Disappointed that you didn't include any Henry James...
Thanks, Nabakov. Will look into those.
I like the way Brad Zellar writes about the scarcely possible process of compiling such a list that seems to be a funny sort of staple in the b'sphere.
It always feels off the top of the head, or a rememberance of moods past. That 'best' thing is such a provisional beast.
But the assorted recommendations are interesting.
& "Open All Night" is a great blog btw.
Posted by boynton at April 14, 2005 10:38 PM
Hey B-Girl, stop blogging and read "Three Men In A Boat" right now. Then consider that Fairfield Boating House is only a thrown dog bone away.
Posted by Nabakov at April 14, 2005 11:18 PM
I happen to have a non-digital copy at hand, so shall do. asap.
Posted by boynton at April 15, 2005 04:11 PM
nice choices Nabakov, +ve and -ve.
I'll specially second Scoop, also Decline and Fall.
Not really novels, but: Stephen Potter on Gamesmanship - The Thurber Carnival, especially 'The Night The Bed Fell', Woody Allen's 'Without Feathers', and JOhn Lennon In His Own Write.
ooh, I'm off to reread Potter now. Stuff the rest of the vacuuming
Posted by laura at April 15, 2005 06:03 PM
Very funny clever bad intelligent and funny novel title 'Confessions Of A Southern Girlhood' by Florence King, clearly autobiographical and about the difficulty of being a highly intelligent woman in the smothering Southern culture - think Fran Leibowitz, Dottie Parker. Now I have to go and read it again . . . .
Posted by Brownie at April 17, 2005 12:58 PM
Thanks for those suggestions.
btw In His Own write - is online - but perhaps shouldn't be...
Posted by boynton at April 17, 2005 03:11 PM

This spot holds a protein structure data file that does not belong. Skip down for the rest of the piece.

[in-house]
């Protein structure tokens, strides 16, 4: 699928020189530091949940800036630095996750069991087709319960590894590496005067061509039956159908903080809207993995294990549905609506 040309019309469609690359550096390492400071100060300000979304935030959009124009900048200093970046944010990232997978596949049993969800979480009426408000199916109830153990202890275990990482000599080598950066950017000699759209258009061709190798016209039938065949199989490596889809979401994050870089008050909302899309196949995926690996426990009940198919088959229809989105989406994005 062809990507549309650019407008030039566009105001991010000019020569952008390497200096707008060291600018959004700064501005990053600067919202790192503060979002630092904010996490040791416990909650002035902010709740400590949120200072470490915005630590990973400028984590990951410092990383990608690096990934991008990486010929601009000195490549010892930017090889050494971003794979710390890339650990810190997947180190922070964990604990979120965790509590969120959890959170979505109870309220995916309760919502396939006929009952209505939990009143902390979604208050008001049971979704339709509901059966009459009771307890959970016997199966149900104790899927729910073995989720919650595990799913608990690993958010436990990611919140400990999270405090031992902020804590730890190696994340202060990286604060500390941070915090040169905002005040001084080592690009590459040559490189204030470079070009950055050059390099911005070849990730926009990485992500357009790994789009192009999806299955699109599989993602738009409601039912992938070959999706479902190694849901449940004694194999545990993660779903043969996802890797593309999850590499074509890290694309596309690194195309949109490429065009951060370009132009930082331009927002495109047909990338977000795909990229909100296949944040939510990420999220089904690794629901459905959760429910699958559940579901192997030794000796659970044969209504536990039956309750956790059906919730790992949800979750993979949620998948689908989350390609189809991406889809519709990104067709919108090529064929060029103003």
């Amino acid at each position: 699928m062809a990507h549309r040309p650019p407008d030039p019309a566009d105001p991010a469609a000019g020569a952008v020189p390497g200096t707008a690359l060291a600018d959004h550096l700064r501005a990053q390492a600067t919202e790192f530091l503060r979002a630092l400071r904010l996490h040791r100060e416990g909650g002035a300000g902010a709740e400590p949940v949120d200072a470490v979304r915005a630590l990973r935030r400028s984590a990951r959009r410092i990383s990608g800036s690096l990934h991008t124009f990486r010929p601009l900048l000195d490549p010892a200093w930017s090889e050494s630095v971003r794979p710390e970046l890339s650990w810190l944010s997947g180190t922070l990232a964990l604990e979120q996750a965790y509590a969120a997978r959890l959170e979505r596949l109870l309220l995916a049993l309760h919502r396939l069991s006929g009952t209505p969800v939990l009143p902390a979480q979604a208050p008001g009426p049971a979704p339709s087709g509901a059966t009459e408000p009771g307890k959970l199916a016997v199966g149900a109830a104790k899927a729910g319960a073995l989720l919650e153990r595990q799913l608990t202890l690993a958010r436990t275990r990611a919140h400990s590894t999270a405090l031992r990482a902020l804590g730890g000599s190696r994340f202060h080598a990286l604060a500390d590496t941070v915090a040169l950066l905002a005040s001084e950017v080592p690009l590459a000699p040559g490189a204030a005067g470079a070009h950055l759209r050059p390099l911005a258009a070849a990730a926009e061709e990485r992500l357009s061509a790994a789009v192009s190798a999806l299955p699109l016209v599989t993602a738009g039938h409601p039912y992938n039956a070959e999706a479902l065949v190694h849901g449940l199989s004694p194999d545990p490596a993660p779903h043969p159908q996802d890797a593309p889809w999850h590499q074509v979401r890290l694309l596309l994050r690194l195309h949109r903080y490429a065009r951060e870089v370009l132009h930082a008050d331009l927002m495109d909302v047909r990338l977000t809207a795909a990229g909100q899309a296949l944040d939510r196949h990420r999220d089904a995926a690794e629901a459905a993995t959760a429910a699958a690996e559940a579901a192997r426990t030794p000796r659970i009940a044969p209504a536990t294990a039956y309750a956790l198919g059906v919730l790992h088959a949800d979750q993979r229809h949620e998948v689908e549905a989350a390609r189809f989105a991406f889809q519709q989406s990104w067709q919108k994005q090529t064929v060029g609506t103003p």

"...about the difficulty of being a highly intelligent woman in the smothering Southern culture "
And then check out "In the Land of Dreamy Dreams" by Ellen Gilchrist. Angela Carter with a Head tennis racket clenched in one hand, seeing red (or deep deep moss green).
More great funny novels.
"MASH" by Richard Hooker. Yes, before the film and theTV show, there was the book. Lotsa crap print sequels thereafter but the original book was some of best bawdy yet barbed humour I've come across.
"Semi-Tough" by Dan Jenkins. The MASH of US pro sports. Very funny and very bawdy too. I think the film version is also a very underated satire of America in the late seventies. And watching it now, you can see how Owen Wilson lifted a lot of his screen persona from the 70s Burt Reynolds.
"Felidae" by Akif Pirincci. Ostensibly a novel about a cat as a private eye. But I always thought Chandler and Hammett were really funny guys and a Turkish writer in Germany reworking their stuff with whiskers and fur is even funnier.
"The Space Merchants" by Fredrick Pohl and Cyril Kornbulth. Though dismissed as SF, it's a scathing (and bloody well written too) Swiftian satire that seems to be coming true 50 years after it was written.
"Downriver" by Iain Sinclair. Well I wept with laughter while reading it. But then some folks are sick aren't they? Or perhaps not sick enough? Whatever. Buy it and read it.
Posted by Nabakov at April 17, 2005 10:49 PM
Dan Jenkins is a riot - Tin Cup (absolutely not the film adaptation).
Posted by Brownie at April 18, 2005 12:43 AM
I was only thinking of funny women (- Clare Booth Luce 'The Women'! of course!) BUT Dan Greenberg "What Do Women Really Want" c.1970 - was convulsively funny.
Posted by Brownie at April 18, 2005 12:47 AM
Thanks again. This is almost a list waiting for a syllabus.
I will check them out, literally.
"I used to read while I was waiting to take my tennis lessons. It used to drive my tennis teacher crazy. Instead of watching the other players or something, I’d be reading The Brothers Karamazov or something while I was waiting to take my tennis lesson, and he didn’t think I was serious about tennis, but I was"
Posted by boynton at April 18, 2005 09:25 AM
Lorrie Moore pre- Birds of America; Eudora Welty; the wonderful Pam Houston -- there's an excerpt from her best story "How To Talk To a Hunter" (from COWBOYS ARE MY WEAKNESS), here:
If you want the rest, I have a copy handy, will post.
Posted by wen at April 20, 2005 07:55 PM
Looks like it's another walk down to the Library.
Posted by boynton at April 21, 2005 10:37 AM